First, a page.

Pink Floyd's song “Another brick in the wall” criticizes an alienating and demotivating educational system. People, or children, are portrayed as bricks due to their homogeneity, whether in the way of living or thinking in a society that is not very fond of opposition. Bricks work very well in this comparison, having changed very little throughout history and around the world in their rectangular shapes. But that's not true of their colors. Although we tend to think of red when we talk about bricks, there are infinite possibilities of shades, depending on the composition and manufacturing process of the pieces.
Over the past couple of years, many designers have voiced their commitment to ethical and ecological sourcing, resorting to frugal designs through local materials, traditional techniques, and equitable architecture. Having this approach in mind, many found inspiration in their cultural heritage, reimagining ancient designs in contemporary contexts.
When thinking of recycled design trends, we can't overlook one of the most well-known and popular materials that was shared by nations all around the globe over the span of 100 years; on balconies, outdoor patios, gardens, and indoor living spaces: rattan. It is estimated that almost seven hundred million people worldwide use rattan, with many countries presenting it as an integral part of their cultures. In this article, we look at how architects and designers integrated rattan in their designs and found numerous ways to make the best out of Southeast Asia's popular local material.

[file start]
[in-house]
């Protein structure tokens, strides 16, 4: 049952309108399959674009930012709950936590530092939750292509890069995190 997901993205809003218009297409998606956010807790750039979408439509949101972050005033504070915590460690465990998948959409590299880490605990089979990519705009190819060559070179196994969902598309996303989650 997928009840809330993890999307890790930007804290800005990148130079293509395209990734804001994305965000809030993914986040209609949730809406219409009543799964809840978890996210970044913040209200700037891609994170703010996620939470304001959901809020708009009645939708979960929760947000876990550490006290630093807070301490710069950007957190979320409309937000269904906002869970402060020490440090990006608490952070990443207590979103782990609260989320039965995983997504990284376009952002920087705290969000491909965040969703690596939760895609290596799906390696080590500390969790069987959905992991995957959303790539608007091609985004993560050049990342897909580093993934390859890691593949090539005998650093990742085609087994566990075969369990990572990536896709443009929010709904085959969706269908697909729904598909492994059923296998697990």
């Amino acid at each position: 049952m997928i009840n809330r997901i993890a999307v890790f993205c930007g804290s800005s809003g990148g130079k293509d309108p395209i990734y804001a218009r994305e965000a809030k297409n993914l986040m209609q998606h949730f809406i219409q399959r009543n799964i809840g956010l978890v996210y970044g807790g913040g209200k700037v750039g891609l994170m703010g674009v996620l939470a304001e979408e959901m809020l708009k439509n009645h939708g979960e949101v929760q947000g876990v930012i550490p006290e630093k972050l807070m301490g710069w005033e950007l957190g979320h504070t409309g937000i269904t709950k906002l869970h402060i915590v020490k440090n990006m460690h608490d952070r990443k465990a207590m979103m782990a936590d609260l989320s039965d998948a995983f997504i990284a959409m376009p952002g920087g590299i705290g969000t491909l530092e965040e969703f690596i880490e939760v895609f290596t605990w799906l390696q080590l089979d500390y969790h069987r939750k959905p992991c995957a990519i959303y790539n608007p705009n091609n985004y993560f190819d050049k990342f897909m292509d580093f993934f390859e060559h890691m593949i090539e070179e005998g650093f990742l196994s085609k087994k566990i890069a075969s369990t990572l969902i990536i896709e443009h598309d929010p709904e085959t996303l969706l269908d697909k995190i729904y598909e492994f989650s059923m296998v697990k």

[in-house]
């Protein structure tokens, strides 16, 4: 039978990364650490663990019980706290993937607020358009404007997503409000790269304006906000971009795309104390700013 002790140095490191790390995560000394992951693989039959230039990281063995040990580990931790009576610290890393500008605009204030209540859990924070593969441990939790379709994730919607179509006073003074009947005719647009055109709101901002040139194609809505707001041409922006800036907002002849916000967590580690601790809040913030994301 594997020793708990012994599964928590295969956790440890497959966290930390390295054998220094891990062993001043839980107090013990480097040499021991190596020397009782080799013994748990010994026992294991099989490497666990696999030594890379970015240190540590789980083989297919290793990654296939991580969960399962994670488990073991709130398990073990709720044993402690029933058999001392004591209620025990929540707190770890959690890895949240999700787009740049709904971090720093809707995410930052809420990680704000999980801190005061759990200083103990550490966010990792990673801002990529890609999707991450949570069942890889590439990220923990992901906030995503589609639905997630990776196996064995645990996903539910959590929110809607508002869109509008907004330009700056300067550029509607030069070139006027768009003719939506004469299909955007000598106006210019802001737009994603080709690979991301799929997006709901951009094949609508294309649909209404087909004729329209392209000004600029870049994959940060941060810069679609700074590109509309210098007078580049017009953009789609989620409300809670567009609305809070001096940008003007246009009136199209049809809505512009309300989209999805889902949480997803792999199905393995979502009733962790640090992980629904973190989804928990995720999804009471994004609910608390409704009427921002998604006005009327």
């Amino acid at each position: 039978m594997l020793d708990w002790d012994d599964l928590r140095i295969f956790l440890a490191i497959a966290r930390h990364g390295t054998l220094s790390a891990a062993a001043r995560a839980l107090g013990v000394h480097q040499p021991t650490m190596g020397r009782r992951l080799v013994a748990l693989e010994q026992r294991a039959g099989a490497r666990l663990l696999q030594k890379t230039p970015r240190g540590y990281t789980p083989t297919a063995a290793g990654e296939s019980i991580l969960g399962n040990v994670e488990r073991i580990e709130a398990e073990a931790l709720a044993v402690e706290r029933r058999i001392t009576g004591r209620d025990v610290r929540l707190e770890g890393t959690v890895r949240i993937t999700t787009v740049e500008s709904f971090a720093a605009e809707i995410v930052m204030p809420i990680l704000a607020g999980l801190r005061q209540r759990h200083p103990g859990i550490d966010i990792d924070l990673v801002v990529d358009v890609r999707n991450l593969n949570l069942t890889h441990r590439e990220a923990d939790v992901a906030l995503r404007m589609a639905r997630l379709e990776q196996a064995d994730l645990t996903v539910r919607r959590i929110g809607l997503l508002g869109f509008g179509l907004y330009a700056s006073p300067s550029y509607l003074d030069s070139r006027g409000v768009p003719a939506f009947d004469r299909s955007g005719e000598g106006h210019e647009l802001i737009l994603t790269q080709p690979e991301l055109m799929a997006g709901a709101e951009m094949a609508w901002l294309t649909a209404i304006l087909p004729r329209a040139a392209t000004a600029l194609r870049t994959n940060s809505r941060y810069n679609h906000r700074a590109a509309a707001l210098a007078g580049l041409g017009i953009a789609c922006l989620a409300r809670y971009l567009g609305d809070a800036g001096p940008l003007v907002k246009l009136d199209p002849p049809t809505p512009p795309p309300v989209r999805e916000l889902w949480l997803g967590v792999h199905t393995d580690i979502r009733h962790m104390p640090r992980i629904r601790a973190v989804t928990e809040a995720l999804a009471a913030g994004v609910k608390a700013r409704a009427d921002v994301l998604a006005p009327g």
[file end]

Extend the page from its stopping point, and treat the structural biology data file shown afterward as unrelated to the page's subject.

During the week of the final selection of ArchDaily China Building of the Year 2021 Awards, we received a total of 75,000 votes, thanks to our readers from all over the world. ArchDaily China strives to bring more Chinese firms to the wave of global exchanges and introduce Chinese architecture to the world.
This year, CCTN Design, with Shougang NO.3 Blast Furnace Museum, were selected for the first position, adopting the design strategy of “sealing the old, dismantling the surplus, and replenishing the new”, and transforming the industrial remains of Beijing into an inviting urban space. MAD Architects, with YueCheng Courtyard Kindergarten, won second place by dismantling and expanding the traditional courtyard house. gad, with Mountain & Sea Art Museum, won the third position by solving the problem of mountain construction and shaping the sculpture form of the art museum.